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Old 02-27-2018, 12:57 PM
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Capital Gains on Sale of a Second Home

If a second home is sold, tax must be paid on any positive amount resulting from the sale price less the original base price.

If the home in question was purchased, for example, in 2001, and had major improvements made, it is my understanding that these improvements would add to the base price.

If the home in question then suffers a severe amount of damage (e.g., from flooding) that is covered by insurance, this, basically, makes the person insured "whole", so there is no change to the base price established when improvements were made. Is this a correct assumption?

If the insured then totally renovates the property, is the cost of the renovations added to the original base price of the home resulting in a new base price?



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Old 02-28-2018, 06:59 AM
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If a second home is sold, tax must be paid on any positive amount resulting from the sale price less the original base price.==========>It depends; when you sell your second home at a gain, determining your holding period becomes extremely important. The holding period of capital assets refers to the length of time you own the property before selling it. For a second home that you own for one year or less, you must report it as a short-term capital gain. And for all other properties you own for more than one year, classify it as a long-term gain. The significance of these two holding periods is that your short-term gains are subject to the same ordinary income tax rates that apply to most of the other income you report on your tax return. However, the capital gains rates, which are generally lower than ordinary rates, apply to your long-term gains.UNLESS your tax bracket is higher than 15%, you do not need to pay tax on your long term capital gain;

If the home in question was purchased, for example, in 2001, and had major improvements made, it is my understanding that these improvements would add to the base price.====>Correct; the added improvements can reduce yur capital gain amount ; for tax purposes, a home improvement includes any work done that substantially adds to the value of your home, increases its useful life, or adapts it to new uses. These include room additions, new bathrooms, decks, fencing, landscaping, wiring upgrades, walkways, driveway, kitchen upgrades, plumbing upgrades, and new roofs.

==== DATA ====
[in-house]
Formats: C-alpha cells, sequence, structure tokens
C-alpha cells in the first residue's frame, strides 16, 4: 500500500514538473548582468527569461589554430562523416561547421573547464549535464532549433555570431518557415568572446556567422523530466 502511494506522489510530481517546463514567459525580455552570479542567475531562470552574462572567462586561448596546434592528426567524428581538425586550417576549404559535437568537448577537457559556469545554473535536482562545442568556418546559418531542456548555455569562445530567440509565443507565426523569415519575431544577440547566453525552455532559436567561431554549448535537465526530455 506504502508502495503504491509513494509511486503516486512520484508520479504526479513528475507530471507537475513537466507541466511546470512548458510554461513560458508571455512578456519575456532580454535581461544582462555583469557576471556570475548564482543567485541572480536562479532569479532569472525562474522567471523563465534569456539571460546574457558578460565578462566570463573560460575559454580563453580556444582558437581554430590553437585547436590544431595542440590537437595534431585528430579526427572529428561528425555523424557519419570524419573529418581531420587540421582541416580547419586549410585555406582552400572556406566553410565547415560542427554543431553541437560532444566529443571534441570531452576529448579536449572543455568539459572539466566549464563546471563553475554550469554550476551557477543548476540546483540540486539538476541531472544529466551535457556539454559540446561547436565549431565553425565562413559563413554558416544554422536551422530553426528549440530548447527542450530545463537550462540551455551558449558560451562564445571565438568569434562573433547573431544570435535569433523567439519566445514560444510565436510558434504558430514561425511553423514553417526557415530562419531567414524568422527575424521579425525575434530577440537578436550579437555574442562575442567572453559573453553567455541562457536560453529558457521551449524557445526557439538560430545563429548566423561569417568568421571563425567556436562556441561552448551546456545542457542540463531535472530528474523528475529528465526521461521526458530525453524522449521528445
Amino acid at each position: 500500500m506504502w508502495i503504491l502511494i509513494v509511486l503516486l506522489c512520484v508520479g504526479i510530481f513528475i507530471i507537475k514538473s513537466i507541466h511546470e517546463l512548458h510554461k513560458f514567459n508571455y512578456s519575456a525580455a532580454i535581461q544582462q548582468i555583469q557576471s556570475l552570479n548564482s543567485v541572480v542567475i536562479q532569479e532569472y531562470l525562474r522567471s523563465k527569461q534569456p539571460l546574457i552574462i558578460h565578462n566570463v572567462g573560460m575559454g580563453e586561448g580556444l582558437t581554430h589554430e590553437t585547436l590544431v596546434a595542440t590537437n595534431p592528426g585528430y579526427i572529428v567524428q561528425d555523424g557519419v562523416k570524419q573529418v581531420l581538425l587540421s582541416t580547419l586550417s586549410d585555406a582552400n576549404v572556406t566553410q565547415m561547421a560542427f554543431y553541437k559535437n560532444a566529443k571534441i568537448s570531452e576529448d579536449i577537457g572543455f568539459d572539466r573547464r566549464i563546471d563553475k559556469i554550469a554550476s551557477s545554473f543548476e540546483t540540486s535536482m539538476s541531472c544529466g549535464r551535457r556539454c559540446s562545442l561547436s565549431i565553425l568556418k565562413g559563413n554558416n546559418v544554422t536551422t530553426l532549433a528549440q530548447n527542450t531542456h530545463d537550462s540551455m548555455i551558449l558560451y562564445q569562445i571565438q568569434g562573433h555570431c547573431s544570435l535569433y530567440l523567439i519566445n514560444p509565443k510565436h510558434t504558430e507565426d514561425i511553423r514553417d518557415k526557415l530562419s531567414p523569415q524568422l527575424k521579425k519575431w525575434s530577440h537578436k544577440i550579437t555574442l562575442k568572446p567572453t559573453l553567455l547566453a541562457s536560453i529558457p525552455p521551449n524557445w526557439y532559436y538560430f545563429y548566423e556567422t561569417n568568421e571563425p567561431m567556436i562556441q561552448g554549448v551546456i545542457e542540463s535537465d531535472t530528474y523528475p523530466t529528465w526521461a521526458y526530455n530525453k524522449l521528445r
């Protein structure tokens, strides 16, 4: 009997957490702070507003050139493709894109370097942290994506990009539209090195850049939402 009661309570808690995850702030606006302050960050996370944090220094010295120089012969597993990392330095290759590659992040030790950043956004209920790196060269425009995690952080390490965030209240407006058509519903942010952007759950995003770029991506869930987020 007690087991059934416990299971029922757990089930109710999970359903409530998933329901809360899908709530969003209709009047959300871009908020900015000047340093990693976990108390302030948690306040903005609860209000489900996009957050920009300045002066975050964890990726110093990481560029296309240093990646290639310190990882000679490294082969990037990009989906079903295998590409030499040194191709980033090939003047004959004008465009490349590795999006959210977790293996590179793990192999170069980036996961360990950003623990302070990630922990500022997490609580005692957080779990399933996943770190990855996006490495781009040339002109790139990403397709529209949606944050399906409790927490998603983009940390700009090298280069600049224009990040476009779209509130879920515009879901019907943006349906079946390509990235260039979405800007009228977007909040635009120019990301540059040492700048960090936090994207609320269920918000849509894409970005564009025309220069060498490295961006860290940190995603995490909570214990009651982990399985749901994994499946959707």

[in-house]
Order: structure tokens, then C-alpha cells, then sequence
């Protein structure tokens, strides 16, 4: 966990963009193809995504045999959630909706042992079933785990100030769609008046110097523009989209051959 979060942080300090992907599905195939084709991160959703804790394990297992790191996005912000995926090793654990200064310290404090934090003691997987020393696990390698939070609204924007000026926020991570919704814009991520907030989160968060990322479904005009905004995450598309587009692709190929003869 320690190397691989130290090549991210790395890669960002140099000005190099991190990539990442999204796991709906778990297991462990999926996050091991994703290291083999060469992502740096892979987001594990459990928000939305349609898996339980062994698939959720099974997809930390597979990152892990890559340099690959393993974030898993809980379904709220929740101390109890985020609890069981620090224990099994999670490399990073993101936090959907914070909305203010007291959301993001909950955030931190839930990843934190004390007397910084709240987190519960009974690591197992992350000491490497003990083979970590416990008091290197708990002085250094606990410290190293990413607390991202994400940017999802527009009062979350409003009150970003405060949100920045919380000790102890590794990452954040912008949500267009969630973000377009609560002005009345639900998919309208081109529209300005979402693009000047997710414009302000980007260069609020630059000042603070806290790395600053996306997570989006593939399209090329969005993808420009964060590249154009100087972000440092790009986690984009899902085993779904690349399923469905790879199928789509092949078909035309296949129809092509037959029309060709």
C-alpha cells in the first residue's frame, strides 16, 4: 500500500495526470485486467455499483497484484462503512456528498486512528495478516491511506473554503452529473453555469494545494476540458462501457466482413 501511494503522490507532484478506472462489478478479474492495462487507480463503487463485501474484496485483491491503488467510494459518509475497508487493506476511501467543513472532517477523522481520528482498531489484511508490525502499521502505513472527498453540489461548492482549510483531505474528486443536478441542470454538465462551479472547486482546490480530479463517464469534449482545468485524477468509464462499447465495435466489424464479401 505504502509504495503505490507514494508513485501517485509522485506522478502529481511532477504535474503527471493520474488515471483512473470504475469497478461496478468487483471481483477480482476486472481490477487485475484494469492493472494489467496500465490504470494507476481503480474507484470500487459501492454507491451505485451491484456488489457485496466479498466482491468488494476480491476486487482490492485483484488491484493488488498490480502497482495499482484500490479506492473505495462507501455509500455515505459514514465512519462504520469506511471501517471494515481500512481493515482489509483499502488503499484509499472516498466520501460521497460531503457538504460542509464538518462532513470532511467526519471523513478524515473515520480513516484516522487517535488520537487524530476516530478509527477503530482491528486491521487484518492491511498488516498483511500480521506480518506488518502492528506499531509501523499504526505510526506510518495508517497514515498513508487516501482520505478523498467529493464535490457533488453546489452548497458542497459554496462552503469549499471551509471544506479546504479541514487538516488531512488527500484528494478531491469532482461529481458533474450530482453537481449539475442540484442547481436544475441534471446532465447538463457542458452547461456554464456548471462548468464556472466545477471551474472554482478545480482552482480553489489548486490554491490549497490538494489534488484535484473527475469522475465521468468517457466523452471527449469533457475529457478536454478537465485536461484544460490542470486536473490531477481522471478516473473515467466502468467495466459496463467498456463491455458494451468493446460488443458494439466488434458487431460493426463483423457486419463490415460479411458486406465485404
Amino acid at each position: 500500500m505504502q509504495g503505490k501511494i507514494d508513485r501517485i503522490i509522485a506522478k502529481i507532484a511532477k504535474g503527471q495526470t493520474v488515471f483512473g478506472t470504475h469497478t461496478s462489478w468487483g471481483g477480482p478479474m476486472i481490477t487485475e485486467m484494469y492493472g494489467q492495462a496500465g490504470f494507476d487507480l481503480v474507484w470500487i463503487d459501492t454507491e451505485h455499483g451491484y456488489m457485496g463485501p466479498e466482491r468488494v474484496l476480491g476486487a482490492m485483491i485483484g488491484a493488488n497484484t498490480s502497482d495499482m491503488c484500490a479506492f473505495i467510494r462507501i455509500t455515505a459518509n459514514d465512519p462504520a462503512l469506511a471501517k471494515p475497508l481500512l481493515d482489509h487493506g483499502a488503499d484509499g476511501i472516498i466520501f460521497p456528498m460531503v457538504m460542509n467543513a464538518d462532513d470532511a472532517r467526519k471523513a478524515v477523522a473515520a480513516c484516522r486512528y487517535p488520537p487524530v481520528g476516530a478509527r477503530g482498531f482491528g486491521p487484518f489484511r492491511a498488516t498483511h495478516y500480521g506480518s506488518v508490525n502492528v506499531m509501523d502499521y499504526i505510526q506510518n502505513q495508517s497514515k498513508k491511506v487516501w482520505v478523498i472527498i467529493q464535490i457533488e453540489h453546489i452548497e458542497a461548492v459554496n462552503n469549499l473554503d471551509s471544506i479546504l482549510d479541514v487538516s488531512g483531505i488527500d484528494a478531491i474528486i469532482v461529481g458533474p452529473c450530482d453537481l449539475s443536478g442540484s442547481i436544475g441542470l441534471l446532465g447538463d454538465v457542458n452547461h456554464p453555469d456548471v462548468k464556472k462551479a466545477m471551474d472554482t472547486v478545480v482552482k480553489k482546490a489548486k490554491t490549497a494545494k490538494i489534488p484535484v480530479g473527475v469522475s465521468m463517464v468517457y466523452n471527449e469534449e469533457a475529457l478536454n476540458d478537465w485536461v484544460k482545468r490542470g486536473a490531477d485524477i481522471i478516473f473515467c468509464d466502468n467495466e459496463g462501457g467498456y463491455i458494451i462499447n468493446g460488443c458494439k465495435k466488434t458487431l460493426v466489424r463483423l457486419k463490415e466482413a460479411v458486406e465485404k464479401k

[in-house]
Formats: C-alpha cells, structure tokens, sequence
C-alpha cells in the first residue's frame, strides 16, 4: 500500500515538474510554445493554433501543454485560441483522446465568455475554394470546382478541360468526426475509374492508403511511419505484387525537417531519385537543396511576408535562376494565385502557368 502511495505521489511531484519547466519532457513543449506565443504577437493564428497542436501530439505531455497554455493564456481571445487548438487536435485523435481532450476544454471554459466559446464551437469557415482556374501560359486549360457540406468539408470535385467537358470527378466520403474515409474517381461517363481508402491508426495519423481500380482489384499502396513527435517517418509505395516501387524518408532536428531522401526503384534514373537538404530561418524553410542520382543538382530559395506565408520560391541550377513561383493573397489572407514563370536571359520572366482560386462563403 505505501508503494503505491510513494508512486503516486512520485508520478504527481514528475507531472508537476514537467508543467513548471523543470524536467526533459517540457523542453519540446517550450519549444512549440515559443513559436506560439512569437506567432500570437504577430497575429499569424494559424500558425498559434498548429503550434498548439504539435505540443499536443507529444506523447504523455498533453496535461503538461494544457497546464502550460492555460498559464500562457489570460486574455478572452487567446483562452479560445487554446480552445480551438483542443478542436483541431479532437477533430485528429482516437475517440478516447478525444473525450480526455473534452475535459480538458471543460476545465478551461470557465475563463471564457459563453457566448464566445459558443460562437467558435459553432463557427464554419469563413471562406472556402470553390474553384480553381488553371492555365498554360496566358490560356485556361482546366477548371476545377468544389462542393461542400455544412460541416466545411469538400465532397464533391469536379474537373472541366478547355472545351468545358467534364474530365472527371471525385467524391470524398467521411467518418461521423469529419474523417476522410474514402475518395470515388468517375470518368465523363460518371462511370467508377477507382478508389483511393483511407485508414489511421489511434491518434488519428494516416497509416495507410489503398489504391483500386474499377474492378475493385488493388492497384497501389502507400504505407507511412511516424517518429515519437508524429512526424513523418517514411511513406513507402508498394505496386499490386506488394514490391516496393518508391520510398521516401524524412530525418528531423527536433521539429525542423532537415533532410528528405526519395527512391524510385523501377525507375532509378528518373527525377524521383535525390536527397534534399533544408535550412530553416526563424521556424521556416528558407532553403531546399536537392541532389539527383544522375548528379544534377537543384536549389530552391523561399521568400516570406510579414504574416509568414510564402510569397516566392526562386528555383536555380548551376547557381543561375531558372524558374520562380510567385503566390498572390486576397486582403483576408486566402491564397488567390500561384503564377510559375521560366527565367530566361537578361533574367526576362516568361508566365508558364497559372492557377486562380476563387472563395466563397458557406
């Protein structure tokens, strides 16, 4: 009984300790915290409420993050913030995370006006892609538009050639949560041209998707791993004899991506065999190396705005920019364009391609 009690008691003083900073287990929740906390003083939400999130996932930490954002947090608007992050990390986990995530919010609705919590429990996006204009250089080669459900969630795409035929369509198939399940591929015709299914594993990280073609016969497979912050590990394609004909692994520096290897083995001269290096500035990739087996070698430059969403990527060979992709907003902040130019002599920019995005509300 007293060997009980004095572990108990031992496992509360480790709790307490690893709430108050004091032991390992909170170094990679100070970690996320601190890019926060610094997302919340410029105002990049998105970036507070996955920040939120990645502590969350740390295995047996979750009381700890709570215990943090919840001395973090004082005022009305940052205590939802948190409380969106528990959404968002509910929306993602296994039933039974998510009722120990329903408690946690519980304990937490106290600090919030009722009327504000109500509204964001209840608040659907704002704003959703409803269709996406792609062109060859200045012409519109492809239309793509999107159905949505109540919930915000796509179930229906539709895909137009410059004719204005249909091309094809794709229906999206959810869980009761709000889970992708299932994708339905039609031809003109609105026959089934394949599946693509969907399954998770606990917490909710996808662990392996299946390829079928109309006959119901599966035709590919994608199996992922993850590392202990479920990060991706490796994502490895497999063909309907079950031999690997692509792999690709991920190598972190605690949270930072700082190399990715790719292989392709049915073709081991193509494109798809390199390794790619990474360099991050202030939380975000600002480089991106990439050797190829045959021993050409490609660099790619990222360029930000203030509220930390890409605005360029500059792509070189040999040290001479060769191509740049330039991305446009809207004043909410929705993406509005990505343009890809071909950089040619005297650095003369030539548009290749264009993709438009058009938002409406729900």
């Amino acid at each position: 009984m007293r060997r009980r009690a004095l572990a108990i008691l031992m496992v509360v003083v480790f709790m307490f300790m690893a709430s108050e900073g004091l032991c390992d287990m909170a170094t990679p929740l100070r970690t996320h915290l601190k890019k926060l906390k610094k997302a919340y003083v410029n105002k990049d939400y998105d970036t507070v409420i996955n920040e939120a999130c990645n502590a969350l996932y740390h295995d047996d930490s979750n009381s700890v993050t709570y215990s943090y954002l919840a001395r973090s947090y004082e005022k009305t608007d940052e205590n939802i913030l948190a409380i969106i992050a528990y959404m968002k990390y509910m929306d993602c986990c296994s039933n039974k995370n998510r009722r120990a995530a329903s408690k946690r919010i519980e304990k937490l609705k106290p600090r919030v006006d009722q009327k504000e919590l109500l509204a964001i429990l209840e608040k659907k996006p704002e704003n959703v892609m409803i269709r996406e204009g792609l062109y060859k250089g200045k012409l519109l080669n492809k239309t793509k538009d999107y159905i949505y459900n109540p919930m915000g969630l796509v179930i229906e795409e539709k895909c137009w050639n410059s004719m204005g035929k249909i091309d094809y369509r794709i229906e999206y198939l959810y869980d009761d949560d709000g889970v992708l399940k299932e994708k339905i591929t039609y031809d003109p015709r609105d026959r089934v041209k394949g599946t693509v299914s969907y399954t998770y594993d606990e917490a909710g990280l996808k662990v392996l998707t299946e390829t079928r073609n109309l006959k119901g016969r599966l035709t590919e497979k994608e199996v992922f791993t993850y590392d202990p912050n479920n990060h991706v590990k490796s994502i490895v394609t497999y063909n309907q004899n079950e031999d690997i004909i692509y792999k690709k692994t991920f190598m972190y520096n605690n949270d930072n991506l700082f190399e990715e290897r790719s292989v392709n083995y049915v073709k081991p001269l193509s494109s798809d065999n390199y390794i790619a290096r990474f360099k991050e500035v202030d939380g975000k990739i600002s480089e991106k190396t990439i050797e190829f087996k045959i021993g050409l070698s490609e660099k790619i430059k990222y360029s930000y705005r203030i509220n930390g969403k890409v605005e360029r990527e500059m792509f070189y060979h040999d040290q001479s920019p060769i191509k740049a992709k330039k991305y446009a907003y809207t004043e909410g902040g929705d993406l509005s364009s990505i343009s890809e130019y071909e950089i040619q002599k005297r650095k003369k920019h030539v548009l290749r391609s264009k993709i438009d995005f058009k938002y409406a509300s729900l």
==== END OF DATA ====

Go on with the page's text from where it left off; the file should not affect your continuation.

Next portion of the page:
If you use your home purely as your personal residence, you cannot deduct the cost of home improvements. These costs are nondeductible personal expenses.
However, this doesn't mean that home improvements do not have a tax benefit. They can help reduce the amount of taxes you have to pay when you sell your home at a profit. This is because the cost of home improvements are added to the tax basis of your home. "Basis" means the amount of your investment in your home for tax purposes. The greater your basis, the less profit you'll receive when you sell your home


ALSO,If you treated your second home as an investment property, you could potentially escape capital gains tax through a 1031 exchange, but this means reinvesting in a relatively short period of time. A 1031 exchange involves placing your profits from the sale with a third party, such as a bank or a title company. You must then select a new property to invest in within 15 days of the sale of the first property and close on its purchase within six months. To avoid paying recaptured sec 1250 tax on the deprecaitin expenses taken previously while the home was used as an investment property, you need 1031 excahnge.

If the home in question then suffers a severe amount of damage (e.g., from flooding) that is covered by insurance, this, basically, makes the person insured "whole", so there is no change to the base price established when improvements were made. Is this a correct assumption?=======>correct;since you did not spend your own money to repair the severe damage, but it was covered by yur home insurance.

If the insured then totally renovates the property, is the cost of the renovations added to the original base price of the home resulting in a new base price?===========>correct since you spend your own money to renovate your home; Home improvements may come into play when you sell your home because they're included in your home's adjusted cost basis. The bigger your basis, the smaller your capital gain, and that means less tax To qualify as a tax deduction, the home improvement must:Add materially to the value of your home; orProlong your home's useful life significantly; orAdapt your home to new uses.



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